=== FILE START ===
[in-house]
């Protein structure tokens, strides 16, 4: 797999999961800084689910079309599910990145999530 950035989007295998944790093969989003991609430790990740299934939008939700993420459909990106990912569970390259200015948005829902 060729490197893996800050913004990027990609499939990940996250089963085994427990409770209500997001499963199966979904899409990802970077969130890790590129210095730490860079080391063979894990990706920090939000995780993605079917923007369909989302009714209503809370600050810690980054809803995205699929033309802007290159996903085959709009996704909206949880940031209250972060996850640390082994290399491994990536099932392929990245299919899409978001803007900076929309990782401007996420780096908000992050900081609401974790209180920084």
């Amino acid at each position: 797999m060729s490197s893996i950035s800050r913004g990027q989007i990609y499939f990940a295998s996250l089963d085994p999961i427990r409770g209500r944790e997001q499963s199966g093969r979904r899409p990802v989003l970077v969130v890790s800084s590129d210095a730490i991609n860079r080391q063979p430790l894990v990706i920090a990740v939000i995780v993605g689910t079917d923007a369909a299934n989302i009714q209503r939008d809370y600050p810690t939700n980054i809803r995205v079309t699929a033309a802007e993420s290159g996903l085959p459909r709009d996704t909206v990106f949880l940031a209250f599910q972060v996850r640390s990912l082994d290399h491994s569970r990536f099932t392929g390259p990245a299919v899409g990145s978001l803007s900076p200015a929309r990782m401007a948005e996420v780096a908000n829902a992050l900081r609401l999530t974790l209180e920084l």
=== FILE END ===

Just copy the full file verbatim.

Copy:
[in-house]
């Protein structure tokens, strides 16, 4: 797999999961800084689910079309599910990145999530 950035989007295998944790093969989003991609430790990740299934939008939700993420459909990106990912569970390259200015948005829902 060729490197893996800050913004990027990609499939990940996250089963085994427990409770209500997001499963199966979904899409990802970077969130890790590129210095730490860079080391063979894990990706920090939000995780993605079917923007369909989302009714209503809370600050810690980054809803995205699929033309802007290159996903085959709009996704909206949880940031209250972060996850640390082994290399491994990536099932392929990245299919899409978001803007900076929309990782401007996420780096908000992050900081609401974790209180920084």
């Amino acid at each position: 797999m060729s490197s893996i950035s800050r913004g990027q989007i990609y499939f990940a295998s996250l089963d085994p999961i427990r409770g209500r944790e997001q499963s199966g093969r979904r899409p990802v989003l970077v969130v890790s800084s590129d210095a730490i991609n860079r080391q063979p430790l894990v990706i920090a990740v939000i995780v993605g689910t079917d923007a369909a299934n989302i009714q209503r939008d809370y600050p810690t939700n980054i809803r995205v079309t699929a033309a802007e993420s290159g996903l085959p459909r709009d996704t909206v990106f949880l940031a209250f599910q972060v996850r640390s990912l082994d290399h491994s569970r990536f099932t392929g390259p990245a299919v899409g990145s978001l803007s900076p200015a929309r990782m401007a948005e996420v780096a908000n829902a992050l900081r609401l999530t974790l209180e920084l």